You may think that integrated and conformal antennas are one and the same and although integrated antennas are also smoothly added to the skin of an aircraft, it is in fact quite different to conformal antennas. With integrated antennas, the circuits themselves are built into the skin of the platform instead of conforming to its existing shape. Not only does this reduce drag even more than a conformal antenna but it also means that integrated antennas can be built into the platform during the design phase.
Chelton's series of HF (High Frequency) antenna arrays are designed primarily to enable towel rail transmit/receive HF antennas to be installed on fixed and rotary wing aircraft in such a way as to optimise efficiency within the constraints of minimal drag, weight and size.
A range of individual components and masts is available to cater for the widely differing electrical requirements of currently available HF radios, tuners and couplers, and also to provide for the multitude of different mechanical installation problems that can be encountered, particularly on “electrically small” airframes.
As with all airborne HF antennas, the effect of the airframe upon which the antenna is mounted is an essential determinant in the overall efficiency of the system. In general, the greater the conductivity of the aircraft skin in areas adjacent to the HF antenna, the better will be the efficiency.
Whips are the most common type of monopole antenna and are often a ¼ of a wavelength long operating in the HF, VHF and UHF frequency bands. The length of a whip antenna is determined by the wavelength of the radio waves it is used with and its shape takes the form of a straight but flexible wire or rod where the bottom end is connected to either a radio receiver or transmitter. You’re most likely to recognise a whip antenna from a car which uses it to be able to tune to various radio stations operating on different frequencies. These types of antennas are mostly used for portable and fixed applications which require omni-directional communications and are designed to be flexible so that they don’t break easily. The name itself is derived from the whip-like motion the antenna demonstrations when interrupted.
You may remember from years long gone by, when car antennas would often be the most protruding element of the now vintage models. But over the years, engineers and designers have worked tirelessly to lower the height of monopole whip antennas without sacrificing reception by using a coil-shaped inductor. Suitable in challenging conditions and known for their reliable performance, these types of antennas are often found on aircraft and handheld radios for two-way communications and cars and FM radios acting as receivers.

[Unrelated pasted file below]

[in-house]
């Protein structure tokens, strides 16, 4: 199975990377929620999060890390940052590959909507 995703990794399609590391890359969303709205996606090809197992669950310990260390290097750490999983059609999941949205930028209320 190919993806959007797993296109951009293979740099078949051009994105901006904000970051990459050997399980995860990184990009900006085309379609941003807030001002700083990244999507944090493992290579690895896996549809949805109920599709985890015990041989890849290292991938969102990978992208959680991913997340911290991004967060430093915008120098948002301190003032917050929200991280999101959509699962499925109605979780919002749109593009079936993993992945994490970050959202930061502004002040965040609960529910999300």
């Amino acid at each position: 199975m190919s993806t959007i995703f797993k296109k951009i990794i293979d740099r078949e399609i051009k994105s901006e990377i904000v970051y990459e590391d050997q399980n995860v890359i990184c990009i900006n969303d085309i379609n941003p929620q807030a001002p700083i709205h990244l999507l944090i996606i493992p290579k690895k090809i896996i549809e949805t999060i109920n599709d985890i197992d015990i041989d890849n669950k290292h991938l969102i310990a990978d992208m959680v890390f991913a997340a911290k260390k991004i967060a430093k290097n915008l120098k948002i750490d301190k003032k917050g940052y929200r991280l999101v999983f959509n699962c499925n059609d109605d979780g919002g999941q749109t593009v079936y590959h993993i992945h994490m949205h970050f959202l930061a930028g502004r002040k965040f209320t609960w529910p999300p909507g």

A loop and half loop antenna is a common form of dipole antenna and consists of a coil which carries radio frequency current in the UHF range. Despite what the name suggest, a loop antenna can actually be in any shape e.g. circular, rectangular, triangular, square or hexagonal. A loop antenna’s circumference is close to one wavelength of the frequency it operates at which means it is resonant at that frequency. A resonant antenna has high radiation efficiency and the length is nearly equal to the intended wavelength. A half loop on the other hand, is smaller and less resonant so better used as a receiver rather than a transmitter.
Because loop antennas are compact in size, they benefit from high directivity are so are well-matched for use in RFID devices, MF, HF and shortwave receivers.
Humans have a natural ‘homing signal’ in the brain which helps with finding the sense of direction with the help of audio. Natural direction finding is extremely accurate with a precision of up to one degree (Zhou & Hao, 2011) and this biological system has inspired the feature of direction finding in antennas. Following the development of radio transmitters and receivers, radio direction finding evolved to replicate human audio directional finding for many of the same reasons; the location of possible threats and for spatial awareness.
Direction Finding (DF) is used in several applications such as military for the location of enemy transmitters and direction of threats, and Search and Rescue (SAR) where those in distress do not have a GNSS-based beacon.
A DF system is usually comprised of an antenna, receiver, processing unit and a display and control unit. The shape of a DF antenna is usually determined by the principles in which it operates for example polarization, aperture sampling, Watson-Watt principle and Doppler direction finder to name a few examples. There are also preferred installation characteristics which will define the shape of a DF antenna including; large and uniform ground-plane area, no obstructions and a conductive location.
Chelton’s DF portfolio provides a range of integrated DF solutions for use in SAR, Combat SAR and Civil SAR. Utilizing a Digital Software Processor, the system comprises of an integral synthesised receiver (covering the frequency bands for each type of SAR mission), together with five Guard receivers to monitor pre-defined distress frequencies.
Whether you are looking for a communication, navigation or bespoke antenna, Chelton has a worldwide reputation of quality, capability, reliability and innovative antenna design for over 70 years and will match an antenna solution to customer requirements.
Head to our nifty feature ‘Antenna Finder’ to browse Chelton’s vast range of supersonic, subsonic and land antennas.